After a battle within himself, Vladimir professed the Catholic Faith and gave permission for Father Hyacinth to establish a monastery in Kiev. Knowing that there would be fierce opposition from some Orthodox priests (and from the conciliar Vatican today if this had taken place in our own lifetimes), Hyacinth, who was given to see the future, including the fact that he would die at the age of seventy-two, in 1257, reassured his companions about how things would turn out, explaining that they should not worry about the wounded pride of the heretical priests steeped in the many errors of Orthodoxy and that some of them would embrace the true Faith, Catholicism:
Hyacinth smiled. "Possibly, my son. And yet that is just what is going to happen. Within two years we'll clothe several young men in the habit of our Order. More than that. A number of Russian priests will also be converted and come to live in this new monastery.
Godinus and Florian looked wide-eyed at each other. This was almost too much to believe--that some of Kiev's heretical priests should acknowledge their error, lay aside important positions, then ask for the lowest place in a monastery of "western" friars!
"It will happen thus within two years," repeated Hyacinth firmly. "However, we won't think about it now. We won't even try to do very much about converting the 'eastern Catholics' or their leaders. Rather, we shall devote ourselves to another group of people. Who are they, Brother Florian?"
"The pagans," replied the latter quickly. "There are many of them in the city."
Saint Hyacinth, having effected the conversion of Grand Prince Vladimir, knew that Our Lady would spread the True Faith as he concentrated on the pagans. Unlike the conciliarists, who forbid any efforts to convert the Orthodox, Saint Hyacinth knew that the Orthodox were in error and had started, much like Saint Patrick with the Irish chieftains, with the leader and knew that the Blessed Mother would do the rest of the work.
Part of his work in dealing with the pagans involved destroying their false worship. He did not engage in "inter-cultural" dialogue. He did not believe in "peaceful coexistence" with demon worship. He was an apostle whose immortal soul was on fire for the conversion of souls to the True Faith, sparing no effort to take people out of their false worship.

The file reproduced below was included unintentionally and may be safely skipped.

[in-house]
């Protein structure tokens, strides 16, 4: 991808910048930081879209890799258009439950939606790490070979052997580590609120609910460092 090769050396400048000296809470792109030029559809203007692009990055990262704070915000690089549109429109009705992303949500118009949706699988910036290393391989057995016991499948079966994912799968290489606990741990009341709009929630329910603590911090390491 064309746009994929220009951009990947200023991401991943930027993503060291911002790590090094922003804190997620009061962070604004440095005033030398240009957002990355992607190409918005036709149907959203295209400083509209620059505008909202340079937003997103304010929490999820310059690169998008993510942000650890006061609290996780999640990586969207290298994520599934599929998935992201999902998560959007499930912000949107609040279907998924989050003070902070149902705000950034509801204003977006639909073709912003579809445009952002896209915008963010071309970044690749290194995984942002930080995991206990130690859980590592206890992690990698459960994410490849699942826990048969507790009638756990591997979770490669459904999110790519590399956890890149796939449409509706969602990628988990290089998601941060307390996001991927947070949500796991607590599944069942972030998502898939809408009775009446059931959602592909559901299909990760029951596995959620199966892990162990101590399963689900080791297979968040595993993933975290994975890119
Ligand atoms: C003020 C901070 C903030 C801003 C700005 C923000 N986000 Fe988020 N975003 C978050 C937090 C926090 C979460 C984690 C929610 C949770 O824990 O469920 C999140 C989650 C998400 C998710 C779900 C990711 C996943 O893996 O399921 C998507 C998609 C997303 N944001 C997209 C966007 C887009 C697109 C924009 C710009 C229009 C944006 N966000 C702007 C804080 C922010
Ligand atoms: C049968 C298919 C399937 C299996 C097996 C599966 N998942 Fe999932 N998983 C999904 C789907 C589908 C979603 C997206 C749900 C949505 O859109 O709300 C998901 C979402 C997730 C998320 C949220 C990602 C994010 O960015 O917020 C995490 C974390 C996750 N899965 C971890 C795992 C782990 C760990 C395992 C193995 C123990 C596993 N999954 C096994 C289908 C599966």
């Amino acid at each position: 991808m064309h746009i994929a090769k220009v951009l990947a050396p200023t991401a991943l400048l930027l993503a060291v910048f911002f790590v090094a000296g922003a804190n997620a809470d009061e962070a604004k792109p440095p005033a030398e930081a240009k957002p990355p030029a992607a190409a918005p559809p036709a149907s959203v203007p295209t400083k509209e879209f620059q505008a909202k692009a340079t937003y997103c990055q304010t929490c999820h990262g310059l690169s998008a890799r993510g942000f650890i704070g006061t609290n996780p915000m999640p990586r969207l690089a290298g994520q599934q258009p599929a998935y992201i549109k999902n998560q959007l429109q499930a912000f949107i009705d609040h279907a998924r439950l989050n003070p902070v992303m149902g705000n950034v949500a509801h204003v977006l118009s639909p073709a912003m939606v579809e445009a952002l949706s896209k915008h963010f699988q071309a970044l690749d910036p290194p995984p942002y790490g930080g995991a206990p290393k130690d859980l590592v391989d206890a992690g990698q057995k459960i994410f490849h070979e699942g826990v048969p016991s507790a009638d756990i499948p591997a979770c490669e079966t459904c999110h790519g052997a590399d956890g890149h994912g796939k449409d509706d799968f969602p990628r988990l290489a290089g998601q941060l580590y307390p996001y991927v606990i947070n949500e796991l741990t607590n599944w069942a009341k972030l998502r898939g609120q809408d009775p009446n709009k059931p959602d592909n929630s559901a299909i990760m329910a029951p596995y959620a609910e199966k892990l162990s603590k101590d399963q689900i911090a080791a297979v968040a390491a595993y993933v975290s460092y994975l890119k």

Here is a scene that took place on island in the Dnieper River outside of Kiev:
For a moment all was silence as Hyacinth fixed his eyes in careful scrutiny upon the island. Then suddenly his hands clenched. Drawn up at one side of the island were several small boats. And toward the center, from amidst the thick trees, rose a slender column of smoke!
"The pagans!" he whispered. "They're offering sacrifice!"
Yes, the hour of sunrise was a favorite time for idol worship and gratefully Hyacinth realized that his plans were working out well More than a hundred men and women must be on the island, kneeling in a secret grove before the ugly statue they believed to be a god. Already there must have been prayers and hymns, then the burning of a lamb or calf before the idol. Soon the service would be over and the pagans would stream down to their boats to return to their homes in Kiev.
"I've no time to lose," he said firmly. "Kneel down, Brother Martin, and pray that I do something really worthwhile to help these poor people!"
Before the young religious could realize what was happening, Hyacinth had turned and started down the grassy slope to the river's edge. His black cloak floated before him like a sail, and for a moment Martin knelt as one in a dream--forgetful of the command to pray. With what speed his beloved superior moved! Why, he was all but flying down the hill! Then the young friar grew really weak, for suddenly he understood that he was witnessing a genuine wonder. By now Father Hyacinth had reached the Dnieper and was starting to cross over to the island. But not in a boat. Ah, no! Father Hyacinth was walking on the river as thought it were dry land!